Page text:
After a 15-year hiatus, Serbia’s most important museum finally re-opens in June, and here are five artefacts that are not to missed.
After a 15-year reconstruction, the re-opening ceremony of the National Museum is symbolically set for June 28th, St Vitus’ day, or Vidovdan, which is both a folk holiday as well as the anniversary of two important events in Serbian history – the Battle of Kosovo in 1389 and the assassination of Archduke Franz Ferdinand in 1914, which started World War I. Given the long time that many of the museum’s treasures were unavailable to visitors, here are five artefacts that we are especially keen to see again.
This elaborate, fish-like sculpture of a deity dates from the Mesolithic period and is about 9,000 years old. It comes from Lepenski Vir, a stone-age settlement located at the Iron Gates of the Danube, and discovered in the 1960s. The discovery caused a stir in the archaeological circles at the time as Lepenians, as its inhabitants are called, appear to have been very sophisticated for their time, as they lived in orderly trapezoidal homes and carved elaborate sculptures of their river gods.
Portrait of Constantine the Great
Constantine the Great, the Roman Emperor who made Christianity the state religion of the Empire, may well be the most famous person in history ever born within the boundaries of what is now Serbia. A particularly beautifully sculpted bronze portrait of him was found in Naissus, his birthplace, an ancient Roman city which stood in the area of the present city of Nis. It is believed that the head was part of monumental gilded statue and that it dates from the first half of 4th century AD.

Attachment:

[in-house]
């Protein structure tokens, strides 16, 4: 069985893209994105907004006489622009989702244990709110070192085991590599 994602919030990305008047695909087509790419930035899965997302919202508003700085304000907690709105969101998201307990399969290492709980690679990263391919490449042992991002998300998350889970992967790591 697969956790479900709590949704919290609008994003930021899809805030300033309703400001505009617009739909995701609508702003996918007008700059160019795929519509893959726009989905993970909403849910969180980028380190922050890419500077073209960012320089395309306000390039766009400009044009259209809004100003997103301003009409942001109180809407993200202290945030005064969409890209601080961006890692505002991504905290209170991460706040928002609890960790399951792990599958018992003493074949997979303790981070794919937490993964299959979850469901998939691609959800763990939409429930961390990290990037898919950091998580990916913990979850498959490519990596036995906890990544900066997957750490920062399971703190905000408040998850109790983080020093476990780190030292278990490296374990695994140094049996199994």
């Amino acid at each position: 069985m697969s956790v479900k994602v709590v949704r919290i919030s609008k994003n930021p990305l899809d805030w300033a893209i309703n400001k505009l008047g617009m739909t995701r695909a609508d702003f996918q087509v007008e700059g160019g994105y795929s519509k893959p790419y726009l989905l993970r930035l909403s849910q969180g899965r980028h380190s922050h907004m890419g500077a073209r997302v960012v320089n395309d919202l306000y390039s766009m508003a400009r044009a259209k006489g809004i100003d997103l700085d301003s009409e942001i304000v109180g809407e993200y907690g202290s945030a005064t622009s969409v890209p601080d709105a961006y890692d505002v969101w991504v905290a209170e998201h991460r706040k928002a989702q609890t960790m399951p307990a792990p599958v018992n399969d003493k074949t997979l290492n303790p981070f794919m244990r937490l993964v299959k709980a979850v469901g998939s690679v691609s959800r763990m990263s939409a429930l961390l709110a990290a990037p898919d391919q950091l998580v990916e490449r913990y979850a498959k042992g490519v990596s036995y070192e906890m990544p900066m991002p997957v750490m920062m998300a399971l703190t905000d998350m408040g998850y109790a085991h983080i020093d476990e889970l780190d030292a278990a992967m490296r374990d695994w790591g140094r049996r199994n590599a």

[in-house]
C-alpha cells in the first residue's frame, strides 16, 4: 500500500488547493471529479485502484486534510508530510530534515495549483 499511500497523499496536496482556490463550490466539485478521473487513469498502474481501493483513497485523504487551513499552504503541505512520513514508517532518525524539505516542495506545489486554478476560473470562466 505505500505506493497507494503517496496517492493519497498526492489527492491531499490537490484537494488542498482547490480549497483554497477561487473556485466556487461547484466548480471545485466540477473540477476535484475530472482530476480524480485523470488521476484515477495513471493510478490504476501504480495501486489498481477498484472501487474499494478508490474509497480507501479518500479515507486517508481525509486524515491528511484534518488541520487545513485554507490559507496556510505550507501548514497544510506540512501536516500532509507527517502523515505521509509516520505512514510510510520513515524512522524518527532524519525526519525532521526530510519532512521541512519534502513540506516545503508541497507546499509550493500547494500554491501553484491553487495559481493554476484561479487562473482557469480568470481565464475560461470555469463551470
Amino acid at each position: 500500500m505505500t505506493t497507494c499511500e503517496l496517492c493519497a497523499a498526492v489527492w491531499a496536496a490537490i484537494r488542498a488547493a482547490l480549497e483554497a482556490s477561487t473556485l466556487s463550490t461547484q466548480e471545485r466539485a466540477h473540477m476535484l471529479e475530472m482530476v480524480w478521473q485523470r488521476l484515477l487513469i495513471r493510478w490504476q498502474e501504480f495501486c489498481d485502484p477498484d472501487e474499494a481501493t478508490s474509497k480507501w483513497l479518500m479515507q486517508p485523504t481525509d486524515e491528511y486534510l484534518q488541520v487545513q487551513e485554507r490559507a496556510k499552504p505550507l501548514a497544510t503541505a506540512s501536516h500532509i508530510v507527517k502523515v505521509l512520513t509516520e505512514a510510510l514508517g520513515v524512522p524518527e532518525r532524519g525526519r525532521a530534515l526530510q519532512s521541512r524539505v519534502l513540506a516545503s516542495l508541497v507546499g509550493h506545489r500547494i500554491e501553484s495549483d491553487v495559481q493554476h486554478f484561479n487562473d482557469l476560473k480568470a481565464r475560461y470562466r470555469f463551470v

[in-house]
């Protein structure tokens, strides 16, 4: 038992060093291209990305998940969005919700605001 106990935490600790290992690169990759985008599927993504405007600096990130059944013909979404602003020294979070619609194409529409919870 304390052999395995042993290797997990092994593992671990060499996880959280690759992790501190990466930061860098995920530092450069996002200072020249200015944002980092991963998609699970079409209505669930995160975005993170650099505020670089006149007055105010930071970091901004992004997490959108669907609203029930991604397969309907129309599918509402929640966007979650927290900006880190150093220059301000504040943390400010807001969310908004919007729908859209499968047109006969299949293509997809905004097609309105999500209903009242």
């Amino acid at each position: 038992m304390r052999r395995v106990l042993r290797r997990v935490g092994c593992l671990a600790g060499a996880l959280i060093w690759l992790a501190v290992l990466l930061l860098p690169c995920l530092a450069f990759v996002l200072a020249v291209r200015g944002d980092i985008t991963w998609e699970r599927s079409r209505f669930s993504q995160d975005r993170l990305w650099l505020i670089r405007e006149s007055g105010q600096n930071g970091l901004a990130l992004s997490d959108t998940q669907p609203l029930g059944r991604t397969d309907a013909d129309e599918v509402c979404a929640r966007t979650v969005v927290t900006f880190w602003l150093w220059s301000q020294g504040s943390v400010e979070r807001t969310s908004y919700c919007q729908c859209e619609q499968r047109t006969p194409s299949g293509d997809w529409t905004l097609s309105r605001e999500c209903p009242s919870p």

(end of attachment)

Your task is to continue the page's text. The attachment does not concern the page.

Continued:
Superbly illuminated by skilled monks for the church of St Peter near Bijelo Polje, in present-day Montenegro, this 12th-Century Gospel was commissioned by Miroslav of Hum, a nobleman and brother of Stefan Nemanja, founder of the longest-ruling Serbian Medieval dynasty. It is one of the most important proofs of the literacy and use of the Cyrillic manuscript among the ancient Slavs. The blend of western Romanesque and eastern Byzantine styles make the illuminations particularly appealing; one of them is used as the logo of the National Museum. The manuscript was inscribed into UNESCO’s Memory of the World register in 2005.